“But then they wouldn’t be the Mets.”- how refreshingly smug and condescending! Are you suggesting that they convert him, midseason, into a middle infielder? Or a catcher? What is your realistic suggestion for “making it work”? This is an article about a guy who has drastically improved after having been basically written off after a couple of failed auditions- why does it have to devolve into tired LolMets noise?

3 years ago

Muncy throws RH. Smith throws LH.

I would also note that Muncy may look slow, but he’s not. His sprint speed is above average at 27.7 f/s.

3 years ago

So teach Smith to throw right handed so he can play 2B like Muncy? A left handed throwing/below average runner like Smith can’t really get shoehorned anywhere in the defense outside of three places that are currently being held down by three guys with OPS+ over 140 (Alonso, Conforto and McNeil)….

3 years ago

Nimmo and Cano shouldn’t be starting at all. That doesn’t really help with Smith, but if it means trading Smith or Frazier for anything better than Lagares in CF, that would be a good start. Or a reliever. Or anything, really.

The problem is that the Mets don’t understand the idea of sunk cost, and are going to roll Cano out there every day for the rest of his contract because they don’t want to look stupid for that trade.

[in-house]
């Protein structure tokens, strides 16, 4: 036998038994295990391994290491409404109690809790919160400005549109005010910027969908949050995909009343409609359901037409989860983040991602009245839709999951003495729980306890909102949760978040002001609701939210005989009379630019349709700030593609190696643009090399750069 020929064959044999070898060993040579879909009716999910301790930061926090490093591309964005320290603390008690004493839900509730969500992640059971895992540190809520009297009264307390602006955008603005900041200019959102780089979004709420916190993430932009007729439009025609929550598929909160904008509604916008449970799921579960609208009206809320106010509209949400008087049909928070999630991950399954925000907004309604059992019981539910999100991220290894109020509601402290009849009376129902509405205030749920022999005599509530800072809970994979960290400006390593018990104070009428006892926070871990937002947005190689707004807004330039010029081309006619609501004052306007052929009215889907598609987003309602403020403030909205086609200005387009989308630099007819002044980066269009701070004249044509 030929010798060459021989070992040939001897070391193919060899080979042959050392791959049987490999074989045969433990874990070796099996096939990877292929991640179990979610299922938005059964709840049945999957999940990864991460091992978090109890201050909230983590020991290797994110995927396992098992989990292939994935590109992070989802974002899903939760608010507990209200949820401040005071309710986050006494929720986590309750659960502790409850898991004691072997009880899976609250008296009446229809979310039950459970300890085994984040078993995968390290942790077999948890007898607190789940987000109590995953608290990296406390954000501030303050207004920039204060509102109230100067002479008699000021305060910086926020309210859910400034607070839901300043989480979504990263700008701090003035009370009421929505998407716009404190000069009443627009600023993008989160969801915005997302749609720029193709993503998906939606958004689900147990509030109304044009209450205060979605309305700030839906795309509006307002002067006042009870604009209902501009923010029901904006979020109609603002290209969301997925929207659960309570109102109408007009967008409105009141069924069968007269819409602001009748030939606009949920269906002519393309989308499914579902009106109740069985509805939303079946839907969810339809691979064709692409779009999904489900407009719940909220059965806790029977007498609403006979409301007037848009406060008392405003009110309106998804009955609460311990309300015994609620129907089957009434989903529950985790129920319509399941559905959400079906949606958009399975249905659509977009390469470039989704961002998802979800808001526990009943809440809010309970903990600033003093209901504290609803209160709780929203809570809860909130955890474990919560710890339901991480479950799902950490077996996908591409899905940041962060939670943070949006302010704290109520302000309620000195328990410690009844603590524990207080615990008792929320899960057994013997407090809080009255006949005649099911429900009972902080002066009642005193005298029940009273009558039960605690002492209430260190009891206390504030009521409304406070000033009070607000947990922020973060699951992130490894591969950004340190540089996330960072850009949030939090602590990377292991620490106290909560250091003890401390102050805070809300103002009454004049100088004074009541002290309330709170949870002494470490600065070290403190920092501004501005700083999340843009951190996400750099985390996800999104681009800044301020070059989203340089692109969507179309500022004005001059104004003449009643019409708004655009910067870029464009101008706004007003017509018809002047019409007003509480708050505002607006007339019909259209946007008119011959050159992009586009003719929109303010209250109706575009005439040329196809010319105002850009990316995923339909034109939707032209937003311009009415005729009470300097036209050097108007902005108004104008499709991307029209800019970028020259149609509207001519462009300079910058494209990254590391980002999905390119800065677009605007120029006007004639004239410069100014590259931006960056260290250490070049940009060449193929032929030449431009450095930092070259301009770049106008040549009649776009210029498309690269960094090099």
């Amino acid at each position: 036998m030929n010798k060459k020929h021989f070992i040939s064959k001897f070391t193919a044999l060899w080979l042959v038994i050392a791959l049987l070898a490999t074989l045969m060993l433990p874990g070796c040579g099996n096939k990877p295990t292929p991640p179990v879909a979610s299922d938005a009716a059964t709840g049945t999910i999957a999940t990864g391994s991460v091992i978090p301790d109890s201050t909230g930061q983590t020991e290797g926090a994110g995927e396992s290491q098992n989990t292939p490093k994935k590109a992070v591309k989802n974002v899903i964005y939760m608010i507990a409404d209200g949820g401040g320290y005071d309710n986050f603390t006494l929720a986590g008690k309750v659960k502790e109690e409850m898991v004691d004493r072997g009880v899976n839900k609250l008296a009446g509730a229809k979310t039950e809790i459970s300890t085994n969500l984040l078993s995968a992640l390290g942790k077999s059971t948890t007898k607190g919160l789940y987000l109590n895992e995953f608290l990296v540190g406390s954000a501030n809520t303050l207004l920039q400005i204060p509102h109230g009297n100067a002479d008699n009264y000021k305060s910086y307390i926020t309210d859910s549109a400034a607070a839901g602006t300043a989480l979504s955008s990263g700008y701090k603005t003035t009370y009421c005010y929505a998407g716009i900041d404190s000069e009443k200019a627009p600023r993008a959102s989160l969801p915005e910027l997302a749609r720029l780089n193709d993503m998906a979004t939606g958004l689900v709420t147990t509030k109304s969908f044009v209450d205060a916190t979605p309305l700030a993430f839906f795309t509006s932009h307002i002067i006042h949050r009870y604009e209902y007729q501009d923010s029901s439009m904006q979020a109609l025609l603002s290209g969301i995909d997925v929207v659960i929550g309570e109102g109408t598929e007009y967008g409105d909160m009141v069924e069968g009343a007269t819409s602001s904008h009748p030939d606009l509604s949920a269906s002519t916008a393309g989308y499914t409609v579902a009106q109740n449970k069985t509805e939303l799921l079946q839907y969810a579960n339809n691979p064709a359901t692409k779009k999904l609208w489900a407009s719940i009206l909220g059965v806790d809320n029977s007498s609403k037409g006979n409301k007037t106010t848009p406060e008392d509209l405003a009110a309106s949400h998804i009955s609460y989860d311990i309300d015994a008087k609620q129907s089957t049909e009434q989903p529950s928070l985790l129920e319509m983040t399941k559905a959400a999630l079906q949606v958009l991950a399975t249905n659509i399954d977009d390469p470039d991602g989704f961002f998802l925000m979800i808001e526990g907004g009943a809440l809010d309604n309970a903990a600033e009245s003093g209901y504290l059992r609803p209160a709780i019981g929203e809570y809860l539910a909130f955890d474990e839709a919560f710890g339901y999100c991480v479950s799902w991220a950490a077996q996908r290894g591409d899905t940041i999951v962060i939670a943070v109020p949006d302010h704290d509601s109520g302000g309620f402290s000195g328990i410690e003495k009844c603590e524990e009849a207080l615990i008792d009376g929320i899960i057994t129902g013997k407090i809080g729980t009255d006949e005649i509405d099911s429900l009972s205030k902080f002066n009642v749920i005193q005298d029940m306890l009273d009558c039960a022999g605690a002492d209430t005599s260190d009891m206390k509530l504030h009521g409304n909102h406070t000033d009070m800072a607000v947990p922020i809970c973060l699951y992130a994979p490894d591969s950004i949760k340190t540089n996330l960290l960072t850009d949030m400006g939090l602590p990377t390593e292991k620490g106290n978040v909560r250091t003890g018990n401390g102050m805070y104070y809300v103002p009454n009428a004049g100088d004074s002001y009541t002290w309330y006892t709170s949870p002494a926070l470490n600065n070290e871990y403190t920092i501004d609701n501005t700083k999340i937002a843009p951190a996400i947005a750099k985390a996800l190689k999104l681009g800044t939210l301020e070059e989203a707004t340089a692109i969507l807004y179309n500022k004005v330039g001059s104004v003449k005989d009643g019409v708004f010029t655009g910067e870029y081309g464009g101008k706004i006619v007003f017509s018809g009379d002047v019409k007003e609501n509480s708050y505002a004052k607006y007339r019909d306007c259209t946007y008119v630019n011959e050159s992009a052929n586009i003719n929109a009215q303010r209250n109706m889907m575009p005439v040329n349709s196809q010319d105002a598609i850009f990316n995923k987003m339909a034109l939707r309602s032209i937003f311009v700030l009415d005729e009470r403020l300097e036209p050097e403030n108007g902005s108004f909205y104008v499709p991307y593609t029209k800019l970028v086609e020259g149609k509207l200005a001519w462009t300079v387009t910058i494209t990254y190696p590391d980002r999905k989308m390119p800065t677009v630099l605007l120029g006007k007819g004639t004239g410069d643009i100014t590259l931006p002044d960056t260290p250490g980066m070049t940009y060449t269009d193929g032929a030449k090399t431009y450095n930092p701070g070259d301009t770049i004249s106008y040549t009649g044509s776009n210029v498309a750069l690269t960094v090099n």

3 years ago
Reply to  dl80

Nimmo has been injured for most of the season, and while he’s been ineffective this year when healthy, he put up a 140 wRC+ last year a full season of plate appearances. Are you suggesting that a young player with that kind of performance and elite underlying plate discipline skills should sit on the bench?

As for Cano, he has been the most valuable player in the game behind Trout over the last decade. He was an elite bat even with his advanced age last season. Are you really suggesting the Mets should be aggressively benching him to make room for Dominic Smith, who has all of 100 PA of success after 3 seasons in the majors?

Let’s also consider that on the whole the offense hasn’t been the problem for the Mets. We can score runs just fine. The problem is that we can’t seem to give up less than 4 or 5 runs per game. Even the best offenses can’t keep up with that.

There’s a lot you can criticize the Mets for. But their decisions regarding Nimmo, Cano, and Smith are no different than a well run, competent organization would make.